UN Aid Chief and Forest Whitaker call for Peace and Humanitarian Support to South Sudan as $529 million is pledged in Nairobi to the South Sudan Response
(Nairobi, 9 February 2015): The UN Under-Secretary-General for Humanitarian Affairs and Emergency Relief Coordinator, Valerie Amos, and UNESCO Special Envoy for Peace and Reconciliation Forest Whitaker concluded a three-day mission to South Sudan today, warning that without peace, extreme human suffering will persist in the world’s newest country. They called on all parties to stop the violence, reconcile their differences and commit to peace.
The two then traveled to Nairobi to participate in the joint OCHA-IGAD High-Level Event on the Humanitarian Crisis in South Sudan. At the conference, $618 million was pledged - $529 million of it new money - to support the humanitarian response in South Sudan.
The humanitarian consequences of fighting in South Sudan continue to be grave: 2.5 million people urgently need food, with thousands of children suffering from malnutrition. Massive displacement continues; an estimated 2 million people have fled their homes, half of whom are children. About 1.5 million people are displaced inside South Sudan, with almost 500,000 having fled to neighbouring countries.
“There is a woman, a child, a man behind every statistic and the numbers are large,” USG Amos noted. “People are desperate for peace. They are tired of living in fear. Many had had to flee several times. They are exhausted.”
The South Sudan response plan requires US$1.8 billion in 2015. The funding pledged today will enable aid organizations to take advantage of road and river access to reach more people in the most cost-effective way, and pre-position supplies to enable delivery of aid in the rainy season when roads become impassable.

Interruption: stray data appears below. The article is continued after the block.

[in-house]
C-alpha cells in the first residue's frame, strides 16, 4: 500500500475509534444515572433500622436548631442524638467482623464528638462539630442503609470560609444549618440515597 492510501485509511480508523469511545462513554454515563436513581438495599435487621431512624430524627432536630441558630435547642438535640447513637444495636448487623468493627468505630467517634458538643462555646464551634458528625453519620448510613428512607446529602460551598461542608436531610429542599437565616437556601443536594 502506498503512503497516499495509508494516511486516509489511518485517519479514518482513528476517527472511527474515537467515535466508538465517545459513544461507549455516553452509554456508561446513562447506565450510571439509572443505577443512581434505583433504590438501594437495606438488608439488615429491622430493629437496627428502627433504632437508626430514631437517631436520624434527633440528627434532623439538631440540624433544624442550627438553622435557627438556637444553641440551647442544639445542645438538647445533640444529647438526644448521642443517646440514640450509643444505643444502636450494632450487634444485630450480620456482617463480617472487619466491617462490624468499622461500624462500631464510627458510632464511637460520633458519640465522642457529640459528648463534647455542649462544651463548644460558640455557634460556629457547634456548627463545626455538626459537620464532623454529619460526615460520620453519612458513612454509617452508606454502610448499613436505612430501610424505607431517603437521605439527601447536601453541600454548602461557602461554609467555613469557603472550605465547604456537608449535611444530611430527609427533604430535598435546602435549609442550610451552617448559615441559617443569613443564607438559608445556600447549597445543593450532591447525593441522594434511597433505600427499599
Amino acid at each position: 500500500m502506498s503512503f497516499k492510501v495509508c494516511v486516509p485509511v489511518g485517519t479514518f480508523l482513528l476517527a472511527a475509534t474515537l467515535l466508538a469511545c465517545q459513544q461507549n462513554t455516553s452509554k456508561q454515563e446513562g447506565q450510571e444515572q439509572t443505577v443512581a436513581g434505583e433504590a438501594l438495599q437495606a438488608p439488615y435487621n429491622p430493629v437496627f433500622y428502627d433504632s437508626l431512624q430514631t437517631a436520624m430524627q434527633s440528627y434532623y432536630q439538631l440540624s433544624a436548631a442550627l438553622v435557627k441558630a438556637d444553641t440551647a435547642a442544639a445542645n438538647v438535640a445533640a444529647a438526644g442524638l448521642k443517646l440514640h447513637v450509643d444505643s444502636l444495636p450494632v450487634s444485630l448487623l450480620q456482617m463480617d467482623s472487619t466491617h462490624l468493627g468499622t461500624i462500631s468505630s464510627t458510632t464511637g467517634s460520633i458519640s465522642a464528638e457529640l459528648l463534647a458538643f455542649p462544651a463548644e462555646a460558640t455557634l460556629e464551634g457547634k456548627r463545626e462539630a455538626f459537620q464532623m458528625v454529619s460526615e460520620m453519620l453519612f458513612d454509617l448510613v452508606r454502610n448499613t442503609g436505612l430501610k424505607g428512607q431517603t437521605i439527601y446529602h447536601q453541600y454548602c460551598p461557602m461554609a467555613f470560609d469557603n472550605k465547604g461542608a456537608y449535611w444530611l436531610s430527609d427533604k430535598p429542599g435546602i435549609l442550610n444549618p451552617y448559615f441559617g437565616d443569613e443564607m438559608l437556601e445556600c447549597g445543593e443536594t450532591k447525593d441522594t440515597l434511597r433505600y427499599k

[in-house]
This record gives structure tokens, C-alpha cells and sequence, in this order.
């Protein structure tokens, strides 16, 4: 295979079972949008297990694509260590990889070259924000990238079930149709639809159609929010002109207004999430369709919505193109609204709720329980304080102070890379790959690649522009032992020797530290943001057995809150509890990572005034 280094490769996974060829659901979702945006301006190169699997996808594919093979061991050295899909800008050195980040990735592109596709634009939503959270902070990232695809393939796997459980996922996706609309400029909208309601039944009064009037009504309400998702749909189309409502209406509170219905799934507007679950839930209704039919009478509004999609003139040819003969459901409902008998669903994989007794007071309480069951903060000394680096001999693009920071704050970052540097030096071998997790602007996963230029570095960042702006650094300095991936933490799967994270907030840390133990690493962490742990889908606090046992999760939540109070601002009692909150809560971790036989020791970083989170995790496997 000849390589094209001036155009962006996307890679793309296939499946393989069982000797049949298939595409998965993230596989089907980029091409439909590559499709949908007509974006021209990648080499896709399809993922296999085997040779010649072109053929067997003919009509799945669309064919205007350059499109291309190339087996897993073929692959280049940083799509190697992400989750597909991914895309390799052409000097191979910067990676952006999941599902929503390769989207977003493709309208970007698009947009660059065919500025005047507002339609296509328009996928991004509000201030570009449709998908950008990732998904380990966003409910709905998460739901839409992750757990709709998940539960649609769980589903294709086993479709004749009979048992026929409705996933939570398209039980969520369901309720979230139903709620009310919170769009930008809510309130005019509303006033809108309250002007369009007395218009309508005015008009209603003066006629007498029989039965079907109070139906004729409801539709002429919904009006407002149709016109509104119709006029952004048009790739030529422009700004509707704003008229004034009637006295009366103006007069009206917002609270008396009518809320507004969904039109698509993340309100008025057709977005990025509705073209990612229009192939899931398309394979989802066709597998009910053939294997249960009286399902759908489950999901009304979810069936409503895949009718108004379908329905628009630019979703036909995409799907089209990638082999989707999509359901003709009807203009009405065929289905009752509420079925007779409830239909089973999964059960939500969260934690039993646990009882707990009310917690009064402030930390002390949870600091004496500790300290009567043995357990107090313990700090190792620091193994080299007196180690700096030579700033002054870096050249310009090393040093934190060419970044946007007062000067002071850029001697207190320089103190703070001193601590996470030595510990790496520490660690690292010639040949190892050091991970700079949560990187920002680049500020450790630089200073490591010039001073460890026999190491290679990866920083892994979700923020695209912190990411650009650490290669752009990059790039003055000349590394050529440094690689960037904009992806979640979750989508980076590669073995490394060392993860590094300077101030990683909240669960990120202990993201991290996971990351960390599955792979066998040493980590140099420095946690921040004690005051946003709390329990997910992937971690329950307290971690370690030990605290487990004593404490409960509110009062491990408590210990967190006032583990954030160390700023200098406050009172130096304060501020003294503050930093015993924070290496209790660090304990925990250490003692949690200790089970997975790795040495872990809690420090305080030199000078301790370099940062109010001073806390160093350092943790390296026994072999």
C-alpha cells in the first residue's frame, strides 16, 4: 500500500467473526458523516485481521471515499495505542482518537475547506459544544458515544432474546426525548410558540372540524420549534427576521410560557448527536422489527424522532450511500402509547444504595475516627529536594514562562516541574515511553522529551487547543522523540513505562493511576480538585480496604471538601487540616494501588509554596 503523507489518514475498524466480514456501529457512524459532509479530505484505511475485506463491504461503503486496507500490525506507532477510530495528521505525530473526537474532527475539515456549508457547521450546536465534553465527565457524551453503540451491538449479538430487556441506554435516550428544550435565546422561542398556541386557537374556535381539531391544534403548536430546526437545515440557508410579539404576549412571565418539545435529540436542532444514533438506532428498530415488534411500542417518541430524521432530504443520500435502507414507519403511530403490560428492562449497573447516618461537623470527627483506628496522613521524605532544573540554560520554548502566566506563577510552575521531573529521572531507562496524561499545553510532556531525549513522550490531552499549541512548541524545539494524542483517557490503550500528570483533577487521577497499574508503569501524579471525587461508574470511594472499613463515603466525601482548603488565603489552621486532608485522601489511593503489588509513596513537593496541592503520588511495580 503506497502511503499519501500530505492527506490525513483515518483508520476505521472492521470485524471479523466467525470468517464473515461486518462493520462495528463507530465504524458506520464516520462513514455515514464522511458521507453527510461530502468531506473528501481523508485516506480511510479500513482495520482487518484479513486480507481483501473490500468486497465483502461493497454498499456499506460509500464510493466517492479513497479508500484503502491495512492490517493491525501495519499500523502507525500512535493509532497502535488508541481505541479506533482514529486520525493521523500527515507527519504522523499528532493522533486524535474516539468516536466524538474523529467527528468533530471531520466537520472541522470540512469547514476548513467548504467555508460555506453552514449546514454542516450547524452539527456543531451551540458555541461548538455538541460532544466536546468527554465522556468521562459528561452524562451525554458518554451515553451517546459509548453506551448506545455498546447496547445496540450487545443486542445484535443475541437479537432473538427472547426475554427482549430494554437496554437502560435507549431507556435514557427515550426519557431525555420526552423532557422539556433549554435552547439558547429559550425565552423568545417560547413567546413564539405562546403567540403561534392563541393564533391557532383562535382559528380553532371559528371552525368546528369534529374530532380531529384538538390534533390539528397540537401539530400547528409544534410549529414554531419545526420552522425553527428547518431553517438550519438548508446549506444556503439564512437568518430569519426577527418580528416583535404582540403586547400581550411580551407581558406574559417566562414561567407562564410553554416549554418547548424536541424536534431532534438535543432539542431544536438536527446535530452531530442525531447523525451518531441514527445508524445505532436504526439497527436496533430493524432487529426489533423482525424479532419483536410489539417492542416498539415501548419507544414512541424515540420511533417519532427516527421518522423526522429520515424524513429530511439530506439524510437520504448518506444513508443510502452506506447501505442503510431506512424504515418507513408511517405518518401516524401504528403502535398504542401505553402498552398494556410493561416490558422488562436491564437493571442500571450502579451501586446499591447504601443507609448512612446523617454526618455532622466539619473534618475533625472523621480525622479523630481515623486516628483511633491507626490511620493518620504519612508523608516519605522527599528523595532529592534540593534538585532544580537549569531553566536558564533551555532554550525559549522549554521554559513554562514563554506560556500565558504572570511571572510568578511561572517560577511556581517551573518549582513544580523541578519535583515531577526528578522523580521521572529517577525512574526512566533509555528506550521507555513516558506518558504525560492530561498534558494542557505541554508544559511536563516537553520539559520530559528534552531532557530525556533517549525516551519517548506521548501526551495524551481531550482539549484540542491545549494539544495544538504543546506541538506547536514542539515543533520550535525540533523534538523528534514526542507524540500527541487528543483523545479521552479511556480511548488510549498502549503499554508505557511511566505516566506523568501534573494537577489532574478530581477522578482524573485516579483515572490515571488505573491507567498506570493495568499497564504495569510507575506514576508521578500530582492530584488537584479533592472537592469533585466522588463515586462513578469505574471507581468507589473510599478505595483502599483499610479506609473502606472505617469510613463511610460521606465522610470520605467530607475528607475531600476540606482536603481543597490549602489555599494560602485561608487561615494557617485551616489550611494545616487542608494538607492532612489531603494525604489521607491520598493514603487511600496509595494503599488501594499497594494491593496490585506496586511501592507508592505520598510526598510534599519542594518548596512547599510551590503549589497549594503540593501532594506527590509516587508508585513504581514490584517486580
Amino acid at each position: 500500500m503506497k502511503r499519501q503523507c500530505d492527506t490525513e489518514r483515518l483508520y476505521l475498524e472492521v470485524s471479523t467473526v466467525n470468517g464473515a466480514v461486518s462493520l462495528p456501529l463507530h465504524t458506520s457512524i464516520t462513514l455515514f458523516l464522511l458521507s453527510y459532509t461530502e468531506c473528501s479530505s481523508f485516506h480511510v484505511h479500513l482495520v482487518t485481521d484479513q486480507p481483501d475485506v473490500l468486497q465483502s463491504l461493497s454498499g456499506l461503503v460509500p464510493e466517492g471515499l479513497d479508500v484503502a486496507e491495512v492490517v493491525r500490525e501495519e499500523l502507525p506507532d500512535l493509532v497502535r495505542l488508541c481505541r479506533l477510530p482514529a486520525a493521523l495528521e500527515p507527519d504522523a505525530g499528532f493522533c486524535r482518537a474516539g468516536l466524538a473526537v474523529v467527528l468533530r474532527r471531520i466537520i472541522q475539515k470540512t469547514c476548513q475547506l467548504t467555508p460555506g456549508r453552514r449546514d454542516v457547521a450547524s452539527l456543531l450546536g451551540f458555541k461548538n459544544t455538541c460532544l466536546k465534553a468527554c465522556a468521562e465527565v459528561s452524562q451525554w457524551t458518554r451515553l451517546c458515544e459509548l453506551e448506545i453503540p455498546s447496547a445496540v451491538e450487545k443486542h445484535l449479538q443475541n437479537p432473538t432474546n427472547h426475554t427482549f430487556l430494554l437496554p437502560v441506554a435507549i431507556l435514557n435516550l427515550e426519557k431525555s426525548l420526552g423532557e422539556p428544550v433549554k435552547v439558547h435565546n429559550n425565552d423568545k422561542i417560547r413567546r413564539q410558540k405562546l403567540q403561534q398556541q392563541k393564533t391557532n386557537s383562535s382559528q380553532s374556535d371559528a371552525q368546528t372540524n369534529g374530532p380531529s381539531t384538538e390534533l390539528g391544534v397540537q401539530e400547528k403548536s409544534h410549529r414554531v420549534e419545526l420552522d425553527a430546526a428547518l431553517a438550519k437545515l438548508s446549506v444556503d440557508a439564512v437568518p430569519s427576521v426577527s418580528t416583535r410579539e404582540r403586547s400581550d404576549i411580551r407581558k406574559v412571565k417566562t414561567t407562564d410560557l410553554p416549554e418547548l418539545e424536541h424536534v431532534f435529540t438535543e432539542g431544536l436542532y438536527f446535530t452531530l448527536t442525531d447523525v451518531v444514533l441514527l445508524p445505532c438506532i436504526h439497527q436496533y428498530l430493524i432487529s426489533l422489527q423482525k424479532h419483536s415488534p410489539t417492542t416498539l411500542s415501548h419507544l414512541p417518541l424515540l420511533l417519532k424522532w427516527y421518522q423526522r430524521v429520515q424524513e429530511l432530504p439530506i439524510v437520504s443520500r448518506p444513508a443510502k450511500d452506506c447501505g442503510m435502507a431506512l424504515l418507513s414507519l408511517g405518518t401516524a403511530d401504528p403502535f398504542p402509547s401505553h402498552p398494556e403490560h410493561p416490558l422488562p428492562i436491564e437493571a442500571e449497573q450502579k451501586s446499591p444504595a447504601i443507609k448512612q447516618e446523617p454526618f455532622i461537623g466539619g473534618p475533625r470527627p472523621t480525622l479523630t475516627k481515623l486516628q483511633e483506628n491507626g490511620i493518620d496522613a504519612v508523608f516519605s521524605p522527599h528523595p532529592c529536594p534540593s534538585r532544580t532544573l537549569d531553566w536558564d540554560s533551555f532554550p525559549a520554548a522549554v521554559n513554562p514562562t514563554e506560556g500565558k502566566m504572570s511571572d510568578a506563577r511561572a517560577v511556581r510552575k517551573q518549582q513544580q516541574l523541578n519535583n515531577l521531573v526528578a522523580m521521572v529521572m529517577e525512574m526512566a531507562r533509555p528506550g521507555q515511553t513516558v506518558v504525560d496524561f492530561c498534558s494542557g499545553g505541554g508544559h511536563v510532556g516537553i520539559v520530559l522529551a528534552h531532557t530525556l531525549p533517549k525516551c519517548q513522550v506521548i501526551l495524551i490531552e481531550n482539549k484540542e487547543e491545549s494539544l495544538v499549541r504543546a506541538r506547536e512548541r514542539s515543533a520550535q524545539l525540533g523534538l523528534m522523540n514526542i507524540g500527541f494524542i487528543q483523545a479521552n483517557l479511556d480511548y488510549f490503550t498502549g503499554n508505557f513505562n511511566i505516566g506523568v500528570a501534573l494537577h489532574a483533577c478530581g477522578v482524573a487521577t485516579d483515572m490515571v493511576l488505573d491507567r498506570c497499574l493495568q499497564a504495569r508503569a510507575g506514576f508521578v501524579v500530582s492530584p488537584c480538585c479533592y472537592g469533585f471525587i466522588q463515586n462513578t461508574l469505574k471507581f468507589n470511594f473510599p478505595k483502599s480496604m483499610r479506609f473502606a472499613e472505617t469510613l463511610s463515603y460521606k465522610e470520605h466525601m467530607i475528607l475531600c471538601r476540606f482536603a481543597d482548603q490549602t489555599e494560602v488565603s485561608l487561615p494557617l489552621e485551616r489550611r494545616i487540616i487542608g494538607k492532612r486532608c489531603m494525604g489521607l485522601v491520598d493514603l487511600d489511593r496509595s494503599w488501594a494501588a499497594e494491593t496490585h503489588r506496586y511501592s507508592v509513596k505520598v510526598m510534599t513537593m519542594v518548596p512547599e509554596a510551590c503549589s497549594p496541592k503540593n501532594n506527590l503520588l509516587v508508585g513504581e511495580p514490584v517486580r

During their three-day visit to South Sudan, Ms. Amos and Mr. Whitaker met with humanitarian partners and Government officials, and visited people affected by the crisis in Jonglei and Juba. “I am deeply saddened that the crisis has been so brutal for children. I met boys and girls who are not being educated, and are part of an estimated half a million children who have dropped out of school. Thousands have been recruited by armed groups, and are fighting wars instead of learning,” Mr. Whitaker stated. “Only with peace can young people in South Sudan play an important role in rebuilding their lives and face the future without fear.”
Ms. Amos and Mr. Whitaker called on all parties to the conflict to respect their obligations under International Human Rights and Humanitarian Law and allow lifesaving assistance to reach all communities in need. “It is heartrending to see the suffering of the people. This is a country rich in talent and resources. If this conflict continues, we will lose a generation of South Sudan’s children. If the economic stagnation is not addressed, development and support to essential sectors like health and education cannot be sustained. People need peace, stability and security,” she said.
For further information, please contact:
Matthew Conway, OCHA Head of Public Information, Regional Office on +254 732 500 010
Jennifer Paton OCHA Public Information Officer South Sudan, on +211 (0) 920100413, or email: email@example.com
OCHA press releases are available at www.unocha.org or www.reliefweb.int. In New York: Amanda Pitt, +1 917 442-1810 or firstname.lastname@example.org
Or Caroline Descombris, Liaison Officer for Forest Whitaker at UNESCO, Email: email@example.com, or firstname.lastname@example.org. Mobile: 0923311224 or +33.1.45681624